Russian Prime Minister Dmitry Medvedev believes that responding to Georgia’s actions in 2008 and raising the retirement age were the toughest decisions of his career, as he himself said in an interview with Russian TV channels on Thursday.
"Decisions that create serious problems for the country and its people are the toughest to make. At some point, I had to make a decision to respond to Georgia’s aggression. I was a young head of state back then and it was very hard for me to do because I had to make such a decision just two months after taking office. However, subsequent developments proved that it was the only right decision," Medvedev pointed out, TASS reports.
He went on to say that it had been difficult for the Russian government and President Vladimir Putin to raise the retirement age. "It was one of the toughest decisions. Frankly speaking, no one wanted to make it, which is understandable, but it had to be done in order to boost our economy so that people could have appropriate living conditions," the prime minister explained.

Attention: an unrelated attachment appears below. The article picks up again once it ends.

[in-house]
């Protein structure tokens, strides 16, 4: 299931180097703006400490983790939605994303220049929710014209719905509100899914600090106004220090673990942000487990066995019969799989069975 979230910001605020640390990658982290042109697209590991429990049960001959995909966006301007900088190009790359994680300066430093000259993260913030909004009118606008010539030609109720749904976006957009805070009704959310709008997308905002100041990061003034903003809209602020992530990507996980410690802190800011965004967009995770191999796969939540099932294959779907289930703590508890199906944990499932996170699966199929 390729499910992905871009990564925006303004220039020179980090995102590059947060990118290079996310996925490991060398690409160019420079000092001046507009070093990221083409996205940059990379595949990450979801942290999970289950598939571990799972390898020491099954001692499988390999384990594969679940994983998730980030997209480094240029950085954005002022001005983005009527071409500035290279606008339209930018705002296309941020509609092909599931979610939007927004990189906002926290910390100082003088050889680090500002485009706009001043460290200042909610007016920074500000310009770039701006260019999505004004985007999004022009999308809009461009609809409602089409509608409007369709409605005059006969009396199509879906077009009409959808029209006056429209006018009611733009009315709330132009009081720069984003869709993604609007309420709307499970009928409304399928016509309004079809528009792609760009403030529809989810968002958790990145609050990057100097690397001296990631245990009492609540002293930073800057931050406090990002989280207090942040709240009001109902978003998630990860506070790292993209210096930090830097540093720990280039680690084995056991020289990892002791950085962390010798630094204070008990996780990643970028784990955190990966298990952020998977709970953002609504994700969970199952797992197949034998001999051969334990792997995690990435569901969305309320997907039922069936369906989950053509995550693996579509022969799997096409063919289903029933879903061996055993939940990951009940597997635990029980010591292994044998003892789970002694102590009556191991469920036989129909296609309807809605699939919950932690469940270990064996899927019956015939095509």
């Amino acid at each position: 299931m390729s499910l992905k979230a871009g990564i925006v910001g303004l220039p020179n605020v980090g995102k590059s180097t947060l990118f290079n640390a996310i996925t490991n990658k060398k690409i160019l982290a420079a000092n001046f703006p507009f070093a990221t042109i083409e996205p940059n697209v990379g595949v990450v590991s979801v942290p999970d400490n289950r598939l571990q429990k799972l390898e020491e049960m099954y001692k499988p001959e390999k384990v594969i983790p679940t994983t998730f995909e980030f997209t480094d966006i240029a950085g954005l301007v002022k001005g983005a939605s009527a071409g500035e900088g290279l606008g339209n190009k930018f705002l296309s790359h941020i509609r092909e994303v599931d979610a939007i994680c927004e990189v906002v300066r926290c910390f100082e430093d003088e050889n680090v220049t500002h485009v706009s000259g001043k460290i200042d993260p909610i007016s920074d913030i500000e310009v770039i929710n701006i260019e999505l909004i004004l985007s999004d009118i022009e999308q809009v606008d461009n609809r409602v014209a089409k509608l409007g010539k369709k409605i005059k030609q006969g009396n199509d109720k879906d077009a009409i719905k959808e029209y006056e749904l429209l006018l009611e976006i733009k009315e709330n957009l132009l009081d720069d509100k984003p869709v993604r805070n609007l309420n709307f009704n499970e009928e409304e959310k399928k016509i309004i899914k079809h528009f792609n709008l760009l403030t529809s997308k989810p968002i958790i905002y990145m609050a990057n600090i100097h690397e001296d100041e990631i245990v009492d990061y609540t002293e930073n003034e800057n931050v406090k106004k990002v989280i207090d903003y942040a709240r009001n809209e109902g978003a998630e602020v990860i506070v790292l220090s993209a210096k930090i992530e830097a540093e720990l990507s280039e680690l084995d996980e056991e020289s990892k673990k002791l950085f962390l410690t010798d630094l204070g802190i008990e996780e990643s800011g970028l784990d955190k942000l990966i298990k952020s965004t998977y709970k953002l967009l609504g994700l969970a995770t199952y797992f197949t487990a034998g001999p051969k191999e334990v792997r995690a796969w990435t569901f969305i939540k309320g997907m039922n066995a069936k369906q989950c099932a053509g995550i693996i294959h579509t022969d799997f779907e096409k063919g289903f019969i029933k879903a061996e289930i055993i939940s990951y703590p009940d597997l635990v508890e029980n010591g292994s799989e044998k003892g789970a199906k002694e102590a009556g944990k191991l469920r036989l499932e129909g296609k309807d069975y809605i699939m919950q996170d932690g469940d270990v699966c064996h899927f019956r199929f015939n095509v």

In August 2008, Georgia began military activities against South Ossetia, prompting Moscow to send troops to the region to defend civilians, many of whom held Russian citizenship, along with Russian peacekeepers. As a result of a five-day war, Georgian troops were driven out of South Ossetia. On August 26, 2008, the then Russian President Dmitry Medvedev signed decrees recognizing the independence of South Ossetia and Abkhazia.
Russia’s new pension legislation raises the retirement age for men from 60 to 65, and for women from 55 to 60.